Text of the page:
Today’s email from the Unist’ot’en Solidarity Brigade of the Wet’suwet’en read: “Cancel Canada Day Rally tomorrow in Vancouver and many other cities!”

“canada day” is a day of celebration for some. For those who know the history of so-called “canada”, it’s obvious this is not a day of celebration. It’s a day that represents an ongoing genocide of Indigenous peoples.

“canada” was stolen at gunpoint. Any and all treaties made, have been broken. The colonial system has been imposed through attempts of forced assimilation.

Suppression and oppression of Indigenous peoples came through land theft enforced by the #NorthwestMountedPolice (today known as the BC RCMP), weaponized starvation, #ResidentialSchools (the “kill the Indian in the child” method), medical testing without anaesthesia, beatings when people spoke our languages, the #SixtiesScoop, forced or coerced sterilization, inaction in regards to Missing & Murdered Indigenous Women & Girls #MMIW #MMIWG, mass incarceration, criminalization of culture #PotlatchBan, criminalization of #LandDefenders & #WaterProtectors, ongoing displacement to reserves, boil water advisories, enabled & encourage racially motivated violence (by elected officials), and no justice when attacks occur… and so much more.

These are not part of a “proud past”. These are acts of genocide that continue today – via forced assimilation & colonization only through which the state can exist. These are the reasons we need to #CancelCanadaDay

The hurtful, racist symbols and nomenclature of colonialism need to be dealt with promptly. The argument about preserving history does not supersede the commission of genocide and other crimes against humanity. It is past time that people of conscience join the resistance against colonialism, imperialism, oppression, and racism.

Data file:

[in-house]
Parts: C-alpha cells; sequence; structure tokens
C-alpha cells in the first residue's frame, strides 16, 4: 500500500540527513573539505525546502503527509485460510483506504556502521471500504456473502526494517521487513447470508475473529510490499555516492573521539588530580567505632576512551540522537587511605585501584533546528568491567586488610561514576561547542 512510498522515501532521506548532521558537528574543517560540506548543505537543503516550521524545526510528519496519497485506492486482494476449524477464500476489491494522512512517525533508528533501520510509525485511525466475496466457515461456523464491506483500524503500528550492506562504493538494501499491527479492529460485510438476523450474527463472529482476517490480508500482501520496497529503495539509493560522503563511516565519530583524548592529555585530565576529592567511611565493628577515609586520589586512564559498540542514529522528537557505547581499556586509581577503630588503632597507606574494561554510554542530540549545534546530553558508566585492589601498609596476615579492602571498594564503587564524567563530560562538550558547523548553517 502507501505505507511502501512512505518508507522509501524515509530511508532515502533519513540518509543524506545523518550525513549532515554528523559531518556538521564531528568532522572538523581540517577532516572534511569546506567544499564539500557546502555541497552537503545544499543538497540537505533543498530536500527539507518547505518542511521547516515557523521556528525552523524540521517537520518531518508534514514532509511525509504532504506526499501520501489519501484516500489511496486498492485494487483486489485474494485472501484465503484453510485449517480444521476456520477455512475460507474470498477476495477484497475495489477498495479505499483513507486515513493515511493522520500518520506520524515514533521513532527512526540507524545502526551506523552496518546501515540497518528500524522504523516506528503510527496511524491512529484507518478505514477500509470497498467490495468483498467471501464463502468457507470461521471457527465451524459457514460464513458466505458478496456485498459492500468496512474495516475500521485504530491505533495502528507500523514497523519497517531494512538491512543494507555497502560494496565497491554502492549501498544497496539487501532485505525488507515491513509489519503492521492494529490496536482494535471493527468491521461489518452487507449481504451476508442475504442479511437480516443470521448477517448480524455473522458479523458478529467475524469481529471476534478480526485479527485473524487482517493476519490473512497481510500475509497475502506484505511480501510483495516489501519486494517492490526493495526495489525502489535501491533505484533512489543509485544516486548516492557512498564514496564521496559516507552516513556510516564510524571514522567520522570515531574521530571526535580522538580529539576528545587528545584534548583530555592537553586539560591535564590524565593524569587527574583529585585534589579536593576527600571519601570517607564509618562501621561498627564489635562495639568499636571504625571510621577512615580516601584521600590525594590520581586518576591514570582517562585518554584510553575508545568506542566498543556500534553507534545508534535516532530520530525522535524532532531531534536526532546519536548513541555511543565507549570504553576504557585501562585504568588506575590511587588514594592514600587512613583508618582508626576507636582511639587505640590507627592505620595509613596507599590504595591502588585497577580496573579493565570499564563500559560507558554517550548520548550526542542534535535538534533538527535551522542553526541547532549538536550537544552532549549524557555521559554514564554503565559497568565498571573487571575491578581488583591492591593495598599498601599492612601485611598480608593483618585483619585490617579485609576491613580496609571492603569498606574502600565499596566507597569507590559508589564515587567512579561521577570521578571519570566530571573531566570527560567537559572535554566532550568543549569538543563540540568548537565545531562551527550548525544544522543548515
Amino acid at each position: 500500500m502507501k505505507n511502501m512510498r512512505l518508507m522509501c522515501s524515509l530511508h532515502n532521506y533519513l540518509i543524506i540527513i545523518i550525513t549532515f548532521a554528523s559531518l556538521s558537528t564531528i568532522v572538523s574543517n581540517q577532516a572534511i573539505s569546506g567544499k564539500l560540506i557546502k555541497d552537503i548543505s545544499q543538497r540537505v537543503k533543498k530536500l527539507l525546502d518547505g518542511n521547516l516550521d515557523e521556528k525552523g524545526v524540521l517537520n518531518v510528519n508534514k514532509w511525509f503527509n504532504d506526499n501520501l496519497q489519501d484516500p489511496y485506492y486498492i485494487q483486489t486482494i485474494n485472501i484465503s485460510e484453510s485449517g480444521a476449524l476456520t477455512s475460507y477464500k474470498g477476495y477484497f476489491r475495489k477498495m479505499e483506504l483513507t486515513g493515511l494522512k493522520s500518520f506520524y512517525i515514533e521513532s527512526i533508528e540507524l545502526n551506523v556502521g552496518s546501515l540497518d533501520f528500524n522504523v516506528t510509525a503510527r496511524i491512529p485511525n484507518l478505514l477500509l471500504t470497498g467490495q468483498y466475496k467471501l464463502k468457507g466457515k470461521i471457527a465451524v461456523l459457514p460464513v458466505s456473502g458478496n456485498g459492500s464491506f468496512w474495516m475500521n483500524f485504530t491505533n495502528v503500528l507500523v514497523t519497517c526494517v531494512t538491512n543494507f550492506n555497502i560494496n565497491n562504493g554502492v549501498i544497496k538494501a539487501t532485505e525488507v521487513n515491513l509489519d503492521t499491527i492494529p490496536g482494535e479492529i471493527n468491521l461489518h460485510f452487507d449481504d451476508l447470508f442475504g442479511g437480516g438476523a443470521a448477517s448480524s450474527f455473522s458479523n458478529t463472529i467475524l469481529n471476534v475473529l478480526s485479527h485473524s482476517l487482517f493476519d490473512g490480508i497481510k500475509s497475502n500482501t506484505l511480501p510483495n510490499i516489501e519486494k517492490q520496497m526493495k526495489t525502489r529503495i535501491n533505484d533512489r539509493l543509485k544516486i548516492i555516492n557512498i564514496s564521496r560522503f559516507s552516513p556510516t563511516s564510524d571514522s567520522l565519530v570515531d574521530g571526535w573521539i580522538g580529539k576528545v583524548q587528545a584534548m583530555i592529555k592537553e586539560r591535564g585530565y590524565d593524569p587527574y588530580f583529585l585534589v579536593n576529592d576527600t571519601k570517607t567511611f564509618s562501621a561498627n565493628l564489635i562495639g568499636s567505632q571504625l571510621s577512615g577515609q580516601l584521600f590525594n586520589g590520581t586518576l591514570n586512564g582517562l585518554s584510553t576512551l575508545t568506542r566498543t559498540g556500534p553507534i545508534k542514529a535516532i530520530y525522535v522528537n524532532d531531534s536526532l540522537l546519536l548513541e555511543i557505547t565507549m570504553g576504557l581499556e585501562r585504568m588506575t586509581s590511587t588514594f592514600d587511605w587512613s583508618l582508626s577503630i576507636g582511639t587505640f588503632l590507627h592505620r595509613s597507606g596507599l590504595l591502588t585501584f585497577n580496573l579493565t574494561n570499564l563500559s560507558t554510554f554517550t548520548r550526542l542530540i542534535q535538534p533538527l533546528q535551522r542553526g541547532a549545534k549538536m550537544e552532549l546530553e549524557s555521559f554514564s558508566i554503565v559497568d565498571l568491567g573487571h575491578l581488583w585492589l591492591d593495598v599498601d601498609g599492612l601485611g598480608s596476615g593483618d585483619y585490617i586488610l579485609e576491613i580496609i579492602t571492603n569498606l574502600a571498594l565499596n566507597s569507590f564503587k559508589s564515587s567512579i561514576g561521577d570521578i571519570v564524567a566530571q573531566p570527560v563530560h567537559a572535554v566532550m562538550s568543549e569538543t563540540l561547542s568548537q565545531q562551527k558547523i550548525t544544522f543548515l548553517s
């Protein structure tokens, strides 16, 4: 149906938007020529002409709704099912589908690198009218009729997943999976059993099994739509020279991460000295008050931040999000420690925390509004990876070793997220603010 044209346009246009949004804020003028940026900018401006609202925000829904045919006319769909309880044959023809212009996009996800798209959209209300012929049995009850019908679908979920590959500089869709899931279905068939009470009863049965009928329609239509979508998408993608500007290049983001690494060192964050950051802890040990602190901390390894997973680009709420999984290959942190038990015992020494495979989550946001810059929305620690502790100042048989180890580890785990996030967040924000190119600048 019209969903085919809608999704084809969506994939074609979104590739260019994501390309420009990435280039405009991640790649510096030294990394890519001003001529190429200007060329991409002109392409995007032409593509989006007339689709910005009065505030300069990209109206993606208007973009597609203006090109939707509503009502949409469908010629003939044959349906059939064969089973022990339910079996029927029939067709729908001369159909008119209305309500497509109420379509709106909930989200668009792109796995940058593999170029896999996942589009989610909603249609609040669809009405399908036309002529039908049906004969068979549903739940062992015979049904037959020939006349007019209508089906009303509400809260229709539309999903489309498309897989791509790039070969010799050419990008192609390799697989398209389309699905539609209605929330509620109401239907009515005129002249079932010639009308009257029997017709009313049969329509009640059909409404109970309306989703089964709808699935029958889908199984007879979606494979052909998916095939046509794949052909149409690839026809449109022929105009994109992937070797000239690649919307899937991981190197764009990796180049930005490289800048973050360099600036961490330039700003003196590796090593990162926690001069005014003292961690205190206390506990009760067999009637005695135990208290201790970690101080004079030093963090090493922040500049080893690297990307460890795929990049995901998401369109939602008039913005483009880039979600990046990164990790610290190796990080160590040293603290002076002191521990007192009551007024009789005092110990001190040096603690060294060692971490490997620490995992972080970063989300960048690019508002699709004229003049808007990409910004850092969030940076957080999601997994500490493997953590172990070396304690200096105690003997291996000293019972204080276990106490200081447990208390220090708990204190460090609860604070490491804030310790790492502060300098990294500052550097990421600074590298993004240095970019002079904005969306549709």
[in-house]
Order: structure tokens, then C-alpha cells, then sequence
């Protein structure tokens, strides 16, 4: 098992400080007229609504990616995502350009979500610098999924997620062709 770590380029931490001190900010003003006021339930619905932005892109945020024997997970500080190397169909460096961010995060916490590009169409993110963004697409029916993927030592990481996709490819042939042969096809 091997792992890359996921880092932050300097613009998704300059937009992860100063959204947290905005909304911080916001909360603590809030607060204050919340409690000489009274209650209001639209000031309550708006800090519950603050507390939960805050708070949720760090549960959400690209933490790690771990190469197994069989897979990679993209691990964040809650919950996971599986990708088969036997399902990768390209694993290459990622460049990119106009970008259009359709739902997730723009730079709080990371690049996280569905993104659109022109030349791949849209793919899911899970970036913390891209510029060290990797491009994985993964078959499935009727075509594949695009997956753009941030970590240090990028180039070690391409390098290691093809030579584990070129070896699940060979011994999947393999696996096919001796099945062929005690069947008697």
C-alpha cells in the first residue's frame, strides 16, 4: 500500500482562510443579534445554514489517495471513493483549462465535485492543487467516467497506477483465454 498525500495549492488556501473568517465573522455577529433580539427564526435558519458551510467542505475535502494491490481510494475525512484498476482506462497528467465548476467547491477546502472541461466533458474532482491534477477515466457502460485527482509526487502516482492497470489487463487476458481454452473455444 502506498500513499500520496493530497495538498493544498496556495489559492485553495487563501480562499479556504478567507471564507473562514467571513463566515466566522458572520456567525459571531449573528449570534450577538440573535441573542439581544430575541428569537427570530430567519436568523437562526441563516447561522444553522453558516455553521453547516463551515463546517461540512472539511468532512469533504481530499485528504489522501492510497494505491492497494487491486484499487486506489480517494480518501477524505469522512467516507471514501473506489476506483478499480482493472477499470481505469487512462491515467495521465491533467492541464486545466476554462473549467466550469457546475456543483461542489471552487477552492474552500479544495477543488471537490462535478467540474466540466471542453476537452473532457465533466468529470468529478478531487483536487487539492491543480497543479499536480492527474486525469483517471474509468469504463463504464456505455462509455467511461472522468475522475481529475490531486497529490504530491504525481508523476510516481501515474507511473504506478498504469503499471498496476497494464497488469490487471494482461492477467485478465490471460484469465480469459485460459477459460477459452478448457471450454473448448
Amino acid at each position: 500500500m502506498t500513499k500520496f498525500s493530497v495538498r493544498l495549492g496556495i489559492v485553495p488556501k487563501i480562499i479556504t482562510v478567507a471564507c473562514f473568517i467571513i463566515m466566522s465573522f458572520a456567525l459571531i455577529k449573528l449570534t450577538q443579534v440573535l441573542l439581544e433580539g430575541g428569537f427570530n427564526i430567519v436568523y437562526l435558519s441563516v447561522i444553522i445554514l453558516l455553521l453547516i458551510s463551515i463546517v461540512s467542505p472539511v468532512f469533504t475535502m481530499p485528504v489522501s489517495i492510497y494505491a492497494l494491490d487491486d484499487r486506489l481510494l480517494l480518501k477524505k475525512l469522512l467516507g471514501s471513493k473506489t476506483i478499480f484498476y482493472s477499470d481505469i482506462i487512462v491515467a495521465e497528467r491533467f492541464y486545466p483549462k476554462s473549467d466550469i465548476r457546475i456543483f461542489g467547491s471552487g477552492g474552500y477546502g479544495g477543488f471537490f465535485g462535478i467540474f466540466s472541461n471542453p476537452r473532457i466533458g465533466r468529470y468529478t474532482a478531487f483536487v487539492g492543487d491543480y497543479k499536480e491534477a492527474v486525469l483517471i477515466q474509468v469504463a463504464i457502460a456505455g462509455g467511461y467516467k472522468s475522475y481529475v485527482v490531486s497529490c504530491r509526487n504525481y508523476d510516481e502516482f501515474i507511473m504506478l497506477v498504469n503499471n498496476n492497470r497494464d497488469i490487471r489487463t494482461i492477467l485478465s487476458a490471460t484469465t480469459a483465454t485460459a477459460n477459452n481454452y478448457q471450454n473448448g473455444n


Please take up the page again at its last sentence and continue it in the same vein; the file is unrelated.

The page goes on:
It is well understood that for people to overthrow the systems of oppression that solidarity is a must, and a sustained solidarity it must be.

  1. See, e.g., Roxanne Dunbar-Ortiz, An Indigenous Peoples’ History of the United States. Review. []
  2. See Kim Petersen, “Land and Jail,” The Dominion, Part I, Part II, and Part III. []
  3. See Bruce Clark, Ongoing Genocide caused by Judicial Suppression of the “Existing” Aboriginal Rights (2018). Review; Bruce Clark, Justice in Paradise (McGill-Queen’s University Press, 1999); Splitting the Sky with She Keeps the Door, The Autobiography of Dacajeweiah, Splitting the Sky, John Boncore Hill: From Attica to Gustafsen Lake (John Pasquale Boncore, 2001). Tamara Starblanket, Suffer the Little Children: Genocide, Indigenous Nations and the Canadian State (Clarity Press, 2018). Review; Tom Swanky, The Great Darkening: The True Story of Canada’s “War” of Extermination on the Pacific plus The Tsilhqot’in and other First Nations Resistance (Burnaby, BC: Dragon Heart Enterprises, 2012). Review; James Daschuk, Clearing the Plains: Disease, Politics of Starvation, and the Loss of Aboriginal Life (University of Regina Press, 2013); Robert Davis and Mark Zannis, The Genocide Machine in Canada (Black Rose, 1973). []
Kim Petersen is a former co-editor of the Dissident Voice newsletter. He can be reached at: kimohp@gmail.com. Twitter: @kimpetersen. Read other articles by Kim.